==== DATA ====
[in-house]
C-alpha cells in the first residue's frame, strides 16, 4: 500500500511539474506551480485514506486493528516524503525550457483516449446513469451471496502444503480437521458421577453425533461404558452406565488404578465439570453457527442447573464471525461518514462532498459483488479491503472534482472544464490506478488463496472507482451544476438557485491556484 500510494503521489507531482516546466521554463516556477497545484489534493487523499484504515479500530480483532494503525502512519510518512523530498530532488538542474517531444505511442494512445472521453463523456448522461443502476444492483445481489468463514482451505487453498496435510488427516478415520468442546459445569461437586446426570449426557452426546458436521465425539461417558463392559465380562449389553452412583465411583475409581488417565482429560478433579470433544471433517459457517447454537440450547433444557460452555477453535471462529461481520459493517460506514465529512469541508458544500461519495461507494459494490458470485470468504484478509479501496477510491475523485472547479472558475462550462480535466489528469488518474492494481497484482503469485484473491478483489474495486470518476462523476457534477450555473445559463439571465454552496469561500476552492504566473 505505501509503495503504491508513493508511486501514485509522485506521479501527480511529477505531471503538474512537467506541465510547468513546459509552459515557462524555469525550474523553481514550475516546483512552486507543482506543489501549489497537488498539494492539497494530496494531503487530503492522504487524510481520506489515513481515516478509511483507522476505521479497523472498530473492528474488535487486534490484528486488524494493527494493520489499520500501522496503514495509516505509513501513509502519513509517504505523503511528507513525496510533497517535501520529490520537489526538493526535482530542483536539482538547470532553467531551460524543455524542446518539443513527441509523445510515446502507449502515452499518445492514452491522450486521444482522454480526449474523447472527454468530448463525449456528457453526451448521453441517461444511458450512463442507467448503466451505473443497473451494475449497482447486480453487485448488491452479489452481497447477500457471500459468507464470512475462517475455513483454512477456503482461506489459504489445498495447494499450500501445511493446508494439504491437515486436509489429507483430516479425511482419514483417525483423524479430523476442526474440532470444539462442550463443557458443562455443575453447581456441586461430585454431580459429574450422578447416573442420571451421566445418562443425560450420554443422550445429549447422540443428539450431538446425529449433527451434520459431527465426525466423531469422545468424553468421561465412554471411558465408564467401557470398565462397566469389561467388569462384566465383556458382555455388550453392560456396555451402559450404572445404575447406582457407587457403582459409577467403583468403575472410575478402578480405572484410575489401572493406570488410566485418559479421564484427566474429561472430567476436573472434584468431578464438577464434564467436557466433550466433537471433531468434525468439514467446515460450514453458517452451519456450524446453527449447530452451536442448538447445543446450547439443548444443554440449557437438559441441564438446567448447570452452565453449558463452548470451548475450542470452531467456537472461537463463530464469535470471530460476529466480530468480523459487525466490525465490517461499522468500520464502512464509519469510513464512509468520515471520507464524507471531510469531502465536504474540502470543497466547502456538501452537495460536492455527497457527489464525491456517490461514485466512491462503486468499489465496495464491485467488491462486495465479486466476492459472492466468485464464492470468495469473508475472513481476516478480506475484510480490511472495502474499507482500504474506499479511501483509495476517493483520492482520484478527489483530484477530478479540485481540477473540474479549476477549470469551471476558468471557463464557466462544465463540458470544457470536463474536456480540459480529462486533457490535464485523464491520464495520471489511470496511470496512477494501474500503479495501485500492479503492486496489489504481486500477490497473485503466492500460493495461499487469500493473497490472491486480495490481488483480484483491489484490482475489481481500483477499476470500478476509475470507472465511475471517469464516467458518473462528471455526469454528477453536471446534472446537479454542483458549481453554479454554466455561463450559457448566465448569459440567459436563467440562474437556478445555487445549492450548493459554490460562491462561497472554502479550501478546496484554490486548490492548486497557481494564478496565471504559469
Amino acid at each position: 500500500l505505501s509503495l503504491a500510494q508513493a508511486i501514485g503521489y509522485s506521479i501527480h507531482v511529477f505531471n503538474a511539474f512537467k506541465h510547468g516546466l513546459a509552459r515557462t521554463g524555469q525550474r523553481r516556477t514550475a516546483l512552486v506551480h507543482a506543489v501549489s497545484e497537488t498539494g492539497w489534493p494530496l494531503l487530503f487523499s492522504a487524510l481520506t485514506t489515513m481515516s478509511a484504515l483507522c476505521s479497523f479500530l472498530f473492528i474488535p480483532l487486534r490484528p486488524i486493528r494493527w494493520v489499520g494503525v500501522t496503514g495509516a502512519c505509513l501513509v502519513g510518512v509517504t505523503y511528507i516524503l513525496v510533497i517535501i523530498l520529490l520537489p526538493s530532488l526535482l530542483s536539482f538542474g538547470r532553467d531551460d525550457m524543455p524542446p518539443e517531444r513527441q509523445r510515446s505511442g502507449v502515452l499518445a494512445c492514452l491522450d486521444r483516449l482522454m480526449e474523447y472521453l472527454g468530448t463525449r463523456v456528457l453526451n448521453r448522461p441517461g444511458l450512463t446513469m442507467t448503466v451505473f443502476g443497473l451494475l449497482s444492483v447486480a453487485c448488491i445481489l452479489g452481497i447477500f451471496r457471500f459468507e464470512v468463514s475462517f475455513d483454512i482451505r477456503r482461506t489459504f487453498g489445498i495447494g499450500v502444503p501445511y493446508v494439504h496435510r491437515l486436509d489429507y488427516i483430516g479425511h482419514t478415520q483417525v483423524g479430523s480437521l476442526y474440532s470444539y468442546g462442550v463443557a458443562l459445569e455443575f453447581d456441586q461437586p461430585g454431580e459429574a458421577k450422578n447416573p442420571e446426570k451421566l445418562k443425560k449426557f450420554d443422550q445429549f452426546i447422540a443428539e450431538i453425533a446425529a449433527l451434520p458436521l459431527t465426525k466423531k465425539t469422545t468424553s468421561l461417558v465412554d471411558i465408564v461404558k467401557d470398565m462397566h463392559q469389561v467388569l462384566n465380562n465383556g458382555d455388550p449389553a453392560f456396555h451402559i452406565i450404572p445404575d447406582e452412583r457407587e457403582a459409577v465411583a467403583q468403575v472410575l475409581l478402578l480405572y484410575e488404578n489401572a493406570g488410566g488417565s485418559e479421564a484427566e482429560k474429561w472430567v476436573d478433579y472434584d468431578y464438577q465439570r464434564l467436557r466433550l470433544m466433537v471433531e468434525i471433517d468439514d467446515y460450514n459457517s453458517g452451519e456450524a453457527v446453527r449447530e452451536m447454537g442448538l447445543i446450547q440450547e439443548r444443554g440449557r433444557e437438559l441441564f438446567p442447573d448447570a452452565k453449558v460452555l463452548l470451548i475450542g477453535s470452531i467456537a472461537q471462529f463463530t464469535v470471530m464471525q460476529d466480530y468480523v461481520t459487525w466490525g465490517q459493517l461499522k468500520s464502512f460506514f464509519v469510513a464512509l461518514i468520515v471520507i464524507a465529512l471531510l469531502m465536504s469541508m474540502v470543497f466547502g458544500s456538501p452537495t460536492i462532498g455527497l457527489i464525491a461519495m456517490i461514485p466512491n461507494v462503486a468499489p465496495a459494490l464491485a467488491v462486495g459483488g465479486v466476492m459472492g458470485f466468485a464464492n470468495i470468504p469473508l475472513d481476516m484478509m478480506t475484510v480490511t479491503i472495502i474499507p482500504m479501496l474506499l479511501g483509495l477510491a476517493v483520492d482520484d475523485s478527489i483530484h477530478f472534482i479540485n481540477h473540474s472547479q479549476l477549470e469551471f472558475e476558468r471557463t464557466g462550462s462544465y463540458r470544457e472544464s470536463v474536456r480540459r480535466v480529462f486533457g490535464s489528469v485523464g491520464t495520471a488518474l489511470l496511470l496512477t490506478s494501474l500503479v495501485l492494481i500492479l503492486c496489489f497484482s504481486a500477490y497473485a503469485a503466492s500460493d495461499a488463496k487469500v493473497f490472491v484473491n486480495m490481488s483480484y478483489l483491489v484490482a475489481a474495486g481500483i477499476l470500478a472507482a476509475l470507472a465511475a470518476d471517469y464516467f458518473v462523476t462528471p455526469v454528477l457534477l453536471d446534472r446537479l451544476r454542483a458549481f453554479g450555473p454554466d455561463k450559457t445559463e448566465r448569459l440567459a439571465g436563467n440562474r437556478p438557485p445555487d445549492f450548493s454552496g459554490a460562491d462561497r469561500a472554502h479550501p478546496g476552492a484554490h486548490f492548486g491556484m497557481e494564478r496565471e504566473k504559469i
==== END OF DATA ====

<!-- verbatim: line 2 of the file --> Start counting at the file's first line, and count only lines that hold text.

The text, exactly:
C-alpha cells in the first residue's frame, strides 16, 4: 500500500511539474506551480485514506486493528516524503525550457483516449446513469451471496502444503480437521458421577453425533461404558452406565488404578465439570453457527442447573464471525461518514462532498459483488479491503472534482472544464490506478488463496472507482451544476438557485491556484 500510494503521489507531482516546466521554463516556477497545484489534493487523499484504515479500530480483532494503525502512519510518512523530498530532488538542474517531444505511442494512445472521453463523456448522461443502476444492483445481489468463514482451505487453498496435510488427516478415520468442546459445569461437586446426570449426557452426546458436521465425539461417558463392559465380562449389553452412583465411583475409581488417565482429560478433579470433544471433517459457517447454537440450547433444557460452555477453535471462529461481520459493517460506514465529512469541508458544500461519495461507494459494490458470485470468504484478509479501496477510491475523485472547479472558475462550462480535466489528469488518474492494481497484482503469485484473491478483489474495486470518476462523476457534477450555473445559463439571465454552496469561500476552492504566473 505505501509503495503504491508513493508511486501514485509522485506521479501527480511529477505531471503538474512537467506541465510547468513546459509552459515557462524555469525550474523553481514550475516546483512552486507543482506543489501549489497537488498539494492539497494530496494531503487530503492522504487524510481520506489515513481515516478509511483507522476505521479497523472498530473492528474488535487486534490484528486488524494493527494493520489499520500501522496503514495509516505509513501513509502519513509517504505523503511528507513525496510533497517535501520529490520537489526538493526535482530542483536539482538547470532553467531551460524543455524542446518539443513527441509523445510515446502507449502515452499518445492514452491522450486521444482522454480526449474523447472527454468530448463525449456528457453526451448521453441517461444511458450512463442507467448503466451505473443497473451494475449497482447486480453487485448488491452479489452481497447477500457471500459468507464470512475462517475455513483454512477456503482461506489459504489445498495447494499450500501445511493446508494439504491437515486436509489429507483430516479425511482419514483417525483423524479430523476442526474440532470444539462442550463443557458443562455443575453447581456441586461430585454431580459429574450422578447416573442420571451421566445418562443425560450420554443422550445429549447422540443428539450431538446425529449433527451434520459431527465426525466423531469422545468424553468421561465412554471411558465408564467401557470398565462397566469389561467388569462384566465383556458382555455388550453392560456396555451402559450404572445404575447406582457407587457403582459409577467403583468403575472410575478402578480405572484410575489401572493406570488410566485418559479421564484427566474429561472430567476436573472434584468431578464438577464434564467436557466433550466433537471433531468434525468439514467446515460450514453458517452451519456450524446453527449447530452451536442448538447445543446450547439443548444443554440449557437438559441441564438446567448447570452452565453449558463452548470451548475450542470452531467456537472461537463463530464469535470471530460476529466480530468480523459487525466490525465490517461499522468500520464502512464509519469510513464512509468520515471520507464524507471531510469531502465536504474540502470543497466547502456538501452537495460536492455527497457527489464525491456517490461514485466512491462503486468499489465496495464491485467488491462486495465479486466476492459472492466468485464464492470468495469473508475472513481476516478480506475484510480490511472495502474499507482500504474506499479511501483509495476517493483520492482520484478527489483530484477530478479540485481540477473540474479549476477549470469551471476558468471557463464557466462544465463540458470544457470536463474536456480540459480529462486533457490535464485523464491520464495520471489511470496511470496512477494501474500503479495501485500492479503492486496489489504481486500477490497473485503466492500460493495461499487469500493473497490472491486480495490481488483480484483491489484490482475489481481500483477499476470500478476509475470507472465511475471517469464516467458518473462528471455526469454528477453536471446534472446537479454542483458549481453554479454554466455561463450559457448566465448569459440567459436563467440562474437556478445555487445549492450548493459554490460562491462561497472554502479550501478546496484554490486548490492548486497557481494564478496565471504559469